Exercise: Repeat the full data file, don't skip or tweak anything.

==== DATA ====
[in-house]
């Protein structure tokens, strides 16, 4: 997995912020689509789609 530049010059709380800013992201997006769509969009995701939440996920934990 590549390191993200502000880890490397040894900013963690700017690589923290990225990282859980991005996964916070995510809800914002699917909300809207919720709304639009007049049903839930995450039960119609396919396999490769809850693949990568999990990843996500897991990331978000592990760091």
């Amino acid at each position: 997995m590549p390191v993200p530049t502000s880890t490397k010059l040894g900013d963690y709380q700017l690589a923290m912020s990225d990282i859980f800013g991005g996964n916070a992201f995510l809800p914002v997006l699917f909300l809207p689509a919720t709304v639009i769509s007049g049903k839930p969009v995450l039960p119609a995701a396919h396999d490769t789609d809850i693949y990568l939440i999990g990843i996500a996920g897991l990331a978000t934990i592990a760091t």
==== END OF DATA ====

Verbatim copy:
[in-house]
């Protein structure tokens, strides 16, 4: 997995912020689509789609 530049010059709380800013992201997006769509969009995701939440996920934990 590549390191993200502000880890490397040894900013963690700017690589923290990225990282859980991005996964916070995510809800914002699917909300809207919720709304639009007049049903839930995450039960119609396919396999490769809850693949990568999990990843996500897991990331978000592990760091």
């Amino acid at each position: 997995m590549p390191v993200p530049t502000s880890t490397k010059l040894g900013d963690y709380q700017l690589a923290m912020s990225d990282i859980f800013g991005g996964n916070a992201f995510l809800p914002v997006l699917f909300l809207p689509a919720t709304v639009i769509s007049g049903k839930p969009v995450l039960p119609a995701a396919h396999d490769t789609d809850i693949y990568l939440i999990g990843i996500a996920g897991l990331a978000t934990i592990a760091t």